Wednesday, December 10, 2014

Green Bean Casserole

Over the Thanksgiving break, a few friends from high school organized a little reunion of sorts. It was a ten year reunion, which grosses me out because it makes me feel ancient, but age is just a number and you're as young as you feel, or something. It was hosted at a bar where we mingled with drinks and reminisced about our younger years. It was one of the weirdest experiences of my life because it was such a blast from the past but everything still kind of felt like high school and we all looked older but we all still looked the same and even though I was shy back then (and still am to a degree) people still remembered me and friends I hadn't seen in years complimented my blogging, which was really surprising. Like I said, it was weird. I think that if we'd had a five year reunion, maybe the ten year wouldn't have felt as odd. Doesn't matter, because despite all the weirdness, it was really nice. Most everyone has settled nicely into meaningful careers and the group I was with seemed quite content, which was lovely to witness.

I just wanted to share that little anecdote. I should consider myself lucky because when I hear about bullying, I really cannot relate because in our year, we had our cliques but everyone got on well. Even now, the jocks are still jocky and the pretty girls are still gorgeous and the nerds (the group I fall into) are still smart. And we all still get along.

That weekend really made me miss my youth. Anyway, let's get on with today's recipe, shall we? Even though green bean casserole wasn't something I grew up on (my parents never made this dish), I still remember the Campbell's commercials for it right around the holiday season. And the first time I ate this was when I went to dinner at a friend's house. I always loved going to my non-Korean friends' houses for meals because it meant I got to try new and cool dishes. On this particular evening, S's mom made meatloaf and green bean casserole, even though it was spring. She used all of the cans advertised in that infamous commercial and it was delicious.

I thought I might try my hand at making green bean casserole too, except I changed it up a bit: no cans. This dish was a hit at last year's Thanksgiving so I made it again for this year's Thanksgiving and it's so delicious that I'm pretty sure it's going to make an appearance at every Thanksgiving that we host henceforth. It's 100% homemade. Okay, maybe not, because I didn't grow the green beans or wheat and I didn't mill the flour from the wheat I grew and I didn't go and rake salt from the ocean. But, I didn't use a can of green beans, a can of mushroom soup, and a can of french fried onions. It's (mostly) homemade.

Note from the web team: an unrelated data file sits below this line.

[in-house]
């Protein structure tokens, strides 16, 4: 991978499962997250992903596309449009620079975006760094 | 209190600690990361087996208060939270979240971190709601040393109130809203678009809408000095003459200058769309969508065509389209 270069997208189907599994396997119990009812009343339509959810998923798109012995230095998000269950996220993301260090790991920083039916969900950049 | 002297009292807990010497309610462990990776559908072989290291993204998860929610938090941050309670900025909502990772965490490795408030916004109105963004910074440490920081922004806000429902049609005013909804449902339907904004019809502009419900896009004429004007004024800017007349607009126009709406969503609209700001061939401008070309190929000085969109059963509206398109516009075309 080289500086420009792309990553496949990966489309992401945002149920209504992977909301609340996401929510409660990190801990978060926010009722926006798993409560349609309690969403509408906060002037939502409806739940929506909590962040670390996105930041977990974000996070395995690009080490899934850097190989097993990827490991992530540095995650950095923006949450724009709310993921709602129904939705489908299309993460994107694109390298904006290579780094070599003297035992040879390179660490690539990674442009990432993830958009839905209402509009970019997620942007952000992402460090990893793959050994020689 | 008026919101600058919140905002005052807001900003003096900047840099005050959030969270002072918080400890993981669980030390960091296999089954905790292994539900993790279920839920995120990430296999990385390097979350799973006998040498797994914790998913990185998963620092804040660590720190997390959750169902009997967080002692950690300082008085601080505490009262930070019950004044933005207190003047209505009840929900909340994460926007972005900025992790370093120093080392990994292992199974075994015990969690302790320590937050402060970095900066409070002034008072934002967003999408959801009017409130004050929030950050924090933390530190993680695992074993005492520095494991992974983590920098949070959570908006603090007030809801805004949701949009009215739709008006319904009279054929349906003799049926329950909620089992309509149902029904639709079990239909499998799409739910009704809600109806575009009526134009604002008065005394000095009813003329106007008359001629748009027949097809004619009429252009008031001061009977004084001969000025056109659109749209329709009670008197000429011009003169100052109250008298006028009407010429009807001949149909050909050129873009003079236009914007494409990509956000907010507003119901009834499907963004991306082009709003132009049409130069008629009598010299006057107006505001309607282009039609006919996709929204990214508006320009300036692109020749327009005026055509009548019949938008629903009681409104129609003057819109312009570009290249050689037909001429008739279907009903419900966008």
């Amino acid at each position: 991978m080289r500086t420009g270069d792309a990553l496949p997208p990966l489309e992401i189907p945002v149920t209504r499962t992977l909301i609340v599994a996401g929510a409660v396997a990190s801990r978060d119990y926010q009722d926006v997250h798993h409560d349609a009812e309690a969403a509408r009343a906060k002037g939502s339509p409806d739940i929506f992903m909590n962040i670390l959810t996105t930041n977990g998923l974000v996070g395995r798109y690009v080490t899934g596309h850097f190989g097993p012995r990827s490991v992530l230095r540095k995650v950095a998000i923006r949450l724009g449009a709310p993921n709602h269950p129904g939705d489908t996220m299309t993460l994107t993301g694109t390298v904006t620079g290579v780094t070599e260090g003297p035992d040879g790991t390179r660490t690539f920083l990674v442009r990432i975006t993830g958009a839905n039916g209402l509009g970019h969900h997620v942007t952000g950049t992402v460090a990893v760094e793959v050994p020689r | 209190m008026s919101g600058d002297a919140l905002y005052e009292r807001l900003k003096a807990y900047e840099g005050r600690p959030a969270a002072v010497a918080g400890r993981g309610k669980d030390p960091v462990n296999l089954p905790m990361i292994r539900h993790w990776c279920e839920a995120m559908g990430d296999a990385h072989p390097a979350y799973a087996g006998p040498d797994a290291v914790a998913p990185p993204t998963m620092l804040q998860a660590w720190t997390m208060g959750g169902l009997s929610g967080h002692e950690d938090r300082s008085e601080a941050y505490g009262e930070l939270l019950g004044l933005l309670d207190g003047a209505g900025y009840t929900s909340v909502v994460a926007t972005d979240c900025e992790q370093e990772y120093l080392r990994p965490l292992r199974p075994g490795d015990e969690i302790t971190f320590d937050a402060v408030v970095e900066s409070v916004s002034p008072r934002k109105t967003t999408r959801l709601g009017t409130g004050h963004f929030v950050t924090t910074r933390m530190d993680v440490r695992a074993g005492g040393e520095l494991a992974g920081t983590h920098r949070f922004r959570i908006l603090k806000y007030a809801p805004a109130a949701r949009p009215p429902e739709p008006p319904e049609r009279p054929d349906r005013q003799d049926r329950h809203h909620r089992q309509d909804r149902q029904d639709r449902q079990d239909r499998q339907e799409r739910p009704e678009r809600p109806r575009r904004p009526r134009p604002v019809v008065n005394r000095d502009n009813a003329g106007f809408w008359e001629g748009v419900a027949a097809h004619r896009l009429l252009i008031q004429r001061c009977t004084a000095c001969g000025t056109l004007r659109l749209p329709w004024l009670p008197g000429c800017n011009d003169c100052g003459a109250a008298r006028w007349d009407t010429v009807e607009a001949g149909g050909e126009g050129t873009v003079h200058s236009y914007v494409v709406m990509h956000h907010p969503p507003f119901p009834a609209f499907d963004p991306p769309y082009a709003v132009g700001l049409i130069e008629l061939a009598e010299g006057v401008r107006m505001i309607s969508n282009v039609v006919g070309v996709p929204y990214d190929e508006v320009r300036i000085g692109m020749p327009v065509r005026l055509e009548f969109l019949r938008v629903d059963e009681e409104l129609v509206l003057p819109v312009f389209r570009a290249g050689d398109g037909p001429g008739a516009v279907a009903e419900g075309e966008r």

Ingredients [serves 4 to 6]:
1 lb. haricots verts
2 tablespoons butter
4 to 6 baby bella mushrooms
1 clove garlic, minced
2 tablespoons flour
½ teaspoon salt
½ teaspoon pepper
¼ teaspoon nutmeg
1 cup chicken or vegetable stock
¼ cup heavy cream
1 small onion or 1 leek, thinly sliced into rings
¼ cup potato starch
¼ cup panko breadcrumbs
½ teaspoon salt
¼ teaspoon pepper
1 egg white
+ oil for frying
Start by slicing the mushrooms thinly and mincing the garlic.
Grab a skillet and melt some butter over a medium heat. Toss in the mushrooms and garlic and cook until golden brown.
Sprinkle flour over the mushrooms and stir them in and cook for two minutes to get rid of the raw flour taste. Drizzle in some stock and stir it in and then drizzle in some cream and stir it in.
Sprinkle in the seasonings (salt, pepper, and nutmeg) and bring the sauce to a boil until it thickens.
That's the mushroom sauce, done. Next, prep the green beans. Boil some water and toss in the green beans. Cook just until the green beans are bright (two minutes) and then drain and shock in ice water.
That's the green beans, done. Quick. Next, work on the french fried onions. Onions are great but I actually prefer leeks, as they are crunchier when fried. Slice thinly and rinse to get rid of any sand and drain.
Grab a bowl and froth up some egg whites and in a second bowl, mix together equal parts potato starch, panko breadcrumbs, salt, and pepper.
Dredge the leeks in the egg whites and then toss them in the starch & breadcrumb mixture.
Heat up a little oil and fry the leeks until they're golden brown and crisp.
Drain the leeks on a paper towel.
All three of the components above can be prepared a day in advance. When you're ready to serve, mix the green beans into the mushroom sauce and then top with the fried leeks. Pop in a 400F oven for 10  to 15 minutes, or until the sauce is bubbling and the casserole is warmed through.
The green beans are just so friggin' good. They're bright and crisp but smothered in a creamy delicious sauce and topped with crunchy onion bits. I mean, they're awesome and they're kind of healthy, right? Just go for it, you'll like it. And if you don't, you're weird.
Here's the recipe page:

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